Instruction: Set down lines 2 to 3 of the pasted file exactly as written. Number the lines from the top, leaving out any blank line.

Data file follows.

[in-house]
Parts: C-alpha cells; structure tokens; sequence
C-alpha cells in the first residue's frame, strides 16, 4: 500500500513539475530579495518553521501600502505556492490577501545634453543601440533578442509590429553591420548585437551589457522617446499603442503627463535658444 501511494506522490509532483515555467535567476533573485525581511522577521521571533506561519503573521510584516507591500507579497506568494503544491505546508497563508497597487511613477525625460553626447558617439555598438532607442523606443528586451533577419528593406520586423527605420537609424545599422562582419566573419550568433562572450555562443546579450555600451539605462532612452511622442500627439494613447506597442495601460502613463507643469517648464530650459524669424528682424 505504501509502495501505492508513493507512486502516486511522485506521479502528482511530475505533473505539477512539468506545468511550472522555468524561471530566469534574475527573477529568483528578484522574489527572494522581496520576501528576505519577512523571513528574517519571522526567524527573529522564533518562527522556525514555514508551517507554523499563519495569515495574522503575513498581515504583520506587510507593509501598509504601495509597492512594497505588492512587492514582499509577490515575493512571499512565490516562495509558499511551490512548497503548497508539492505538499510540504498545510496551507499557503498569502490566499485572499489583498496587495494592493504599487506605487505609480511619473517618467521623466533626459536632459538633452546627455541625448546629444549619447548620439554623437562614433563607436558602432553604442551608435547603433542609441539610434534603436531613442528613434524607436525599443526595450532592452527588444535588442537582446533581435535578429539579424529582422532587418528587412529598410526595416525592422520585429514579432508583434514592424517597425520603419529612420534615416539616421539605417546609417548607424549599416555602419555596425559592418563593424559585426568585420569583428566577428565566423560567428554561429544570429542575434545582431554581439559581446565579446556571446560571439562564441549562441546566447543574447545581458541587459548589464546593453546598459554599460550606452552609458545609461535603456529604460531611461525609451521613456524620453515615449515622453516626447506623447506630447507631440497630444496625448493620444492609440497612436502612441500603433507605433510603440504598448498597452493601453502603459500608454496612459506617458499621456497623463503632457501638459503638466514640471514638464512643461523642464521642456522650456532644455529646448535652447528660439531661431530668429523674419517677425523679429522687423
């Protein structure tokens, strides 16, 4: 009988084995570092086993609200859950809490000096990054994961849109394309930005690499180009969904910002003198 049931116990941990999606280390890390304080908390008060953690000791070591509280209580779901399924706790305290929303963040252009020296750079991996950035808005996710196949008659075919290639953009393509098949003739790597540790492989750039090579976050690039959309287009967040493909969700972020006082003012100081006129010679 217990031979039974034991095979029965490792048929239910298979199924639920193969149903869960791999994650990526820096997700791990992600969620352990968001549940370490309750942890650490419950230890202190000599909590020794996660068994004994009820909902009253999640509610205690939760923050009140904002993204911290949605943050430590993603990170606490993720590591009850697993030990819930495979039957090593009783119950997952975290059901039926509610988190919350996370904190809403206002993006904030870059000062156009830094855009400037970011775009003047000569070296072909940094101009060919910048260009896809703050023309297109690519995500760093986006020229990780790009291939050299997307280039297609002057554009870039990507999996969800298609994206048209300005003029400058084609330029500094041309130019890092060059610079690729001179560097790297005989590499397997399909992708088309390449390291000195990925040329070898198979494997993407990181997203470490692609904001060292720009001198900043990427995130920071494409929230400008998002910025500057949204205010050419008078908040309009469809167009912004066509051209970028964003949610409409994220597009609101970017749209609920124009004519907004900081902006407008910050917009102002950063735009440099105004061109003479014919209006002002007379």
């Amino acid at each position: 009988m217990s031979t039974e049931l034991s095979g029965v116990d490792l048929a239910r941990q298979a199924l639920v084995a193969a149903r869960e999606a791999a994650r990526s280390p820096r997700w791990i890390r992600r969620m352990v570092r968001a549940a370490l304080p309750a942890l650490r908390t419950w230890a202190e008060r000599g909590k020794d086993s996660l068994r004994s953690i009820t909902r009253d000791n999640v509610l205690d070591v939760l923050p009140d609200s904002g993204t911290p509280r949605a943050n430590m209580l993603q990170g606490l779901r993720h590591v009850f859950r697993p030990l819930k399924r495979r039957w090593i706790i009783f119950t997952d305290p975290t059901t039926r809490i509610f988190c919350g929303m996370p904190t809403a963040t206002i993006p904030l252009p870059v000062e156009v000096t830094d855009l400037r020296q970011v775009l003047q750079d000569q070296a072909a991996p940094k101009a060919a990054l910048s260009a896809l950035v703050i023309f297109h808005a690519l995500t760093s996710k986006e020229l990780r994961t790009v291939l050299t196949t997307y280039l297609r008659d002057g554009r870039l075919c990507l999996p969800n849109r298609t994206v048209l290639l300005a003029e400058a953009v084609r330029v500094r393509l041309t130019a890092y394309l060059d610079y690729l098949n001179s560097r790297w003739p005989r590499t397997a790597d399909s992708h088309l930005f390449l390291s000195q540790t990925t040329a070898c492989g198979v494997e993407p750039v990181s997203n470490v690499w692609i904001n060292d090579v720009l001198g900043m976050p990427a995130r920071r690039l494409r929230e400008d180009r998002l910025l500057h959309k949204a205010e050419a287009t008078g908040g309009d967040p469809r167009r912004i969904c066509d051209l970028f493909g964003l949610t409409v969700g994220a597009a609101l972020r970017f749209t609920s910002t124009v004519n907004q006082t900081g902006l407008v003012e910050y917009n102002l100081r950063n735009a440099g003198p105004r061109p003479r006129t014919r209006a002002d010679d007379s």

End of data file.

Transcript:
Parts: C-alpha cells; structure tokens; sequence
C-alpha cells in the first residue's frame, strides 16, 4: 500500500513539475530579495518553521501600502505556492490577501545634453543601440533578442509590429553591420548585437551589457522617446499603442503627463535658444 501511494506522490509532483515555467535567476533573485525581511522577521521571533506561519503573521510584516507591500507579497506568494503544491505546508497563508497597487511613477525625460553626447558617439555598438532607442523606443528586451533577419528593406520586423527605420537609424545599422562582419566573419550568433562572450555562443546579450555600451539605462532612452511622442500627439494613447506597442495601460502613463507643469517648464530650459524669424528682424 505504501509502495501505492508513493507512486502516486511522485506521479502528482511530475505533473505539477512539468506545468511550472522555468524561471530566469534574475527573477529568483528578484522574489527572494522581496520576501528576505519577512523571513528574517519571522526567524527573529522564533518562527522556525514555514508551517507554523499563519495569515495574522503575513498581515504583520506587510507593509501598509504601495509597492512594497505588492512587492514582499509577490515575493512571499512565490516562495509558499511551490512548497503548497508539492505538499510540504498545510496551507499557503498569502490566499485572499489583498496587495494592493504599487506605487505609480511619473517618467521623466533626459536632459538633452546627455541625448546629444549619447548620439554623437562614433563607436558602432553604442551608435547603433542609441539610434534603436531613442528613434524607436525599443526595450532592452527588444535588442537582446533581435535578429539579424529582422532587418528587412529598410526595416525592422520585429514579432508583434514592424517597425520603419529612420534615416539616421539605417546609417548607424549599416555602419555596425559592418563593424559585426568585420569583428566577428565566423560567428554561429544570429542575434545582431554581439559581446565579446556571446560571439562564441549562441546566447543574447545581458541587459548589464546593453546598459554599460550606452552609458545609461535603456529604460531611461525609451521613456524620453515615449515622453516626447506623447506630447507631440497630444496625448493620444492609440497612436502612441500603433507605433510603440504598448498597452493601453502603459500608454496612459506617458499621456497623463503632457501638459503638466514640471514638464512643461523642464521642456522650456532644455529646448535652447528660439531661431530668429523674419517677425523679429522687423